# Closed-form of $S_n = 2^n p^2 + 2^{n-1} p^4 + 2^{n-2} p^8\cdots + 2p^{2^n},$ where $n$ is positive integer?

Does, there exist some closed-form solution of the following finite-series ?

$S_n = 2^n p^2 + 2^{n-1} p^4 + 2^{n-2} p^8\cdots + 2p^{2^n},$ where $n$ is a Positive Integer and $0<p<1$ .

Note that number of terms in a series is $n$. So length of series varies according to value of $n$.

• Technically, it is not a series, it is a partial sum of a series. Jul 29, 2013 at 14:36
• Above series is not part of a sequence, so it is not a partial sum of series. As, I mentioned its length is exactly equal to n.
– kaka
Jul 29, 2013 at 14:43
• As this is a finite sum then the value of $p$ would not be a significant issue. Jul 29, 2013 at 14:43
• the starting point should be the recurrence $S_{n+1}=2S_n+2p^{2^{n+1}}$ Jul 29, 2013 at 14:46
• @kaka: "Above series is not part of a sequence, so it is not a partial sum of series"... But each $S_n/2^{n-1}$ is a partial sum of the series $s(x,p)=\sum\limits_{k\geqslant1}x^kp^{2^k}$ for $x=1/2$... for which no closed formula I would be aware of is available (and in general getting closed forms for partial sums is even more complicated).
– Did
Jul 29, 2013 at 14:49

The infinite series $\sum_{i=0}^\infty 1/k^{2^i}$ is transcendental for integers $k > 1$. Thus, if there is a simple (defined by simple operations) general closed-form formula for your partial sums, then it almost certainly must involve transcendental numbers like $\pi$ or $e$, because when you divide your sums by $2^n$ and take the limit of the "simple" formula you must be able to get transcendental answers even when $p$ is rational. But then how would such a sum formula involving transcendental numbers always give a rational or integer answer for partial sums for example when $p = 1/2$? Thus I take this as strong evidence there is no simple closed-form partial sum formula, either for your case or the simpler specialized case of $\sum_{i=0}^n 1/k^{2^i}$ for integer $k > 1$.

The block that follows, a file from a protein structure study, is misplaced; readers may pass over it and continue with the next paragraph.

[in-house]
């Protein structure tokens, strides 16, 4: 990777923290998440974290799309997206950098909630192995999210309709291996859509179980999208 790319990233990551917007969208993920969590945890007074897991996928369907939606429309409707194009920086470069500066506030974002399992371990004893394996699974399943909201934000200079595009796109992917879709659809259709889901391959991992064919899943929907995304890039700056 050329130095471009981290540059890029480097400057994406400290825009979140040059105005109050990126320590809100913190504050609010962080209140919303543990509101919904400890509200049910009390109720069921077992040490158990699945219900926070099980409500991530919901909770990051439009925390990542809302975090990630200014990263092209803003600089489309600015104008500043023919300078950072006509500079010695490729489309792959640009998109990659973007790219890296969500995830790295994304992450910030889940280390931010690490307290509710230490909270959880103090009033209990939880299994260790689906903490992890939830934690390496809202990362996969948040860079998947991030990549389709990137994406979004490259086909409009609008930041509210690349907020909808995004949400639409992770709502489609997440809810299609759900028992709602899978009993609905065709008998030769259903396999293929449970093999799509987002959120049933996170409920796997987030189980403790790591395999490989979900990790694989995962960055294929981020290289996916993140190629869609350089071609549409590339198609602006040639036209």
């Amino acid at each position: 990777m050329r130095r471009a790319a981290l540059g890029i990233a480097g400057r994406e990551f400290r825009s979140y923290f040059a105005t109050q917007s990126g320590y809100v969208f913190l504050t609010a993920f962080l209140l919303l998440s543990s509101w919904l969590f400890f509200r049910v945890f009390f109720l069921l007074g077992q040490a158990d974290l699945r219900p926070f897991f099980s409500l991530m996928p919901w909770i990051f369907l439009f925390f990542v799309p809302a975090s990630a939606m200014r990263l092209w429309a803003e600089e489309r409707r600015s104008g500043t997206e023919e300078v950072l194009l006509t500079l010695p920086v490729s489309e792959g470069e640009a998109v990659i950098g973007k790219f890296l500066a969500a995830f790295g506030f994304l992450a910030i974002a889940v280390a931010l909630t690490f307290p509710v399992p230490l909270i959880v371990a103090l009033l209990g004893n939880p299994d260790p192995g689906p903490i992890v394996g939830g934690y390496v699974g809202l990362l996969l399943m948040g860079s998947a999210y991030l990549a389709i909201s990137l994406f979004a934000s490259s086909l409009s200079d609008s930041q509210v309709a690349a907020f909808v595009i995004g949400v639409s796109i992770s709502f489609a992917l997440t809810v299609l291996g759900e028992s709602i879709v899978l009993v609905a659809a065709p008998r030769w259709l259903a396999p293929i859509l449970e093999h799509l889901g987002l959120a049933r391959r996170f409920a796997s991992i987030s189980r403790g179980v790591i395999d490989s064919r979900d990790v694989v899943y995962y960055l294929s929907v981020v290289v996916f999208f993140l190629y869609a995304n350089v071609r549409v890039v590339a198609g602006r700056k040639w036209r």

• I didnt constrain for rational or integer answer particularly. Otherwise, I am agree with you. Would you please let me know how $\sum_{i=0}^\infty 1/k^{2^i}$ is transcendental?
Your question reminded me of an even simpler question I encountered about closed form formula for partial sums, posted at Is there a closed form solution for partial sums of $1/(2^{2^0}) + 1/(2^{2^1}) + 1/(2^{2^2}) + \ldots$ . It seems pretty clear to me that if no one knows a formula for that simpler case, then there is almost certainly no known formula for your case either because of the similarity with your special case when $p = 1/2$. On the other hand, if someone can point to a formula and proof for that simpler partial summation problem, then maybe the formula and proof idea can be adapted to give the partial sum formula you requested. I'll update if such a formula and proof for the simpler problem is pointed out, hopefully with the required adaptation to give a generalized formula for your problem. At the very least there would be a hope for a solution when $p = 1/2$.